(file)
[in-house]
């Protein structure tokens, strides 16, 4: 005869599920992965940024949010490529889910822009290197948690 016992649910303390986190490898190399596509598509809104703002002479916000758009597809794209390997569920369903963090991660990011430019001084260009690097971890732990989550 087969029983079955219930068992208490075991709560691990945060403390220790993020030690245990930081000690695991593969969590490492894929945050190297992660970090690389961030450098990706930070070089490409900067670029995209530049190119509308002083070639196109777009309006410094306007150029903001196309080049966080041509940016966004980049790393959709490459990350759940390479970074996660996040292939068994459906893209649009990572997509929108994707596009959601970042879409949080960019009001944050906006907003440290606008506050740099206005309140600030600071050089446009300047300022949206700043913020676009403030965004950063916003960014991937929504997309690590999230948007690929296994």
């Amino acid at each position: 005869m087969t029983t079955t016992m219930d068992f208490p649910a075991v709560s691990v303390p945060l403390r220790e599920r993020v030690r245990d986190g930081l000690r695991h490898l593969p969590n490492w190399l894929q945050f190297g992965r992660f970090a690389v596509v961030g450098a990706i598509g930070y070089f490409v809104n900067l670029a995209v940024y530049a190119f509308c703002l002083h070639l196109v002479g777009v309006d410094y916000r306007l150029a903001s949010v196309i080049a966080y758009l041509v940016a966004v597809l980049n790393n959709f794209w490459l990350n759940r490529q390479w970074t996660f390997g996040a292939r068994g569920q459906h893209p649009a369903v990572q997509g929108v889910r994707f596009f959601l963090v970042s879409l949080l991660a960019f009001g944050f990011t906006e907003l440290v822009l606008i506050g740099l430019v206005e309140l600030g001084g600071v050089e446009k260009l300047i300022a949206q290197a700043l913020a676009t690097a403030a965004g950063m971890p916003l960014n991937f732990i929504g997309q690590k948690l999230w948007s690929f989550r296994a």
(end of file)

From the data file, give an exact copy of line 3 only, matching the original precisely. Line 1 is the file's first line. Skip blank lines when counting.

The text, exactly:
């Amino acid at each position: 005869m087969t029983t079955t016992m219930d068992f208490p649910a075991v709560s691990v303390p945060l403390r220790e599920r993020v030690r245990d986190g930081l000690r695991h490898l593969p969590n490492w190399l894929q945050f190297g992965r992660f970090a690389v596509v961030g450098a990706i598509g930070y070089f490409v809104n900067l670029a995209v940024y530049a190119f509308c703002l002083h070639l196109v002479g777009v309006d410094y916000r306007l150029a903001s949010v196309i080049a966080y758009l041509v940016a966004v597809l980049n790393n959709f794209w490459l990350n759940r490529q390479w970074t996660f390997g996040a292939r068994g569920q459906h893209p649009a369903v990572q997509g929108v889910r994707f596009f959601l963090v970042s879409l949080l991660a960019f009001g944050f990011t906006e907003l440290v822009l606008i506050g740099l430019v206005e309140l600030g001084g600071v050089e446009k260009l300047i300022a949206q290197a700043l913020a676009t690097a403030a965004g950063m971890p916003l960014n991937f732990i929504g997309q690590k948690l999230w948007s690929f989550r296994a």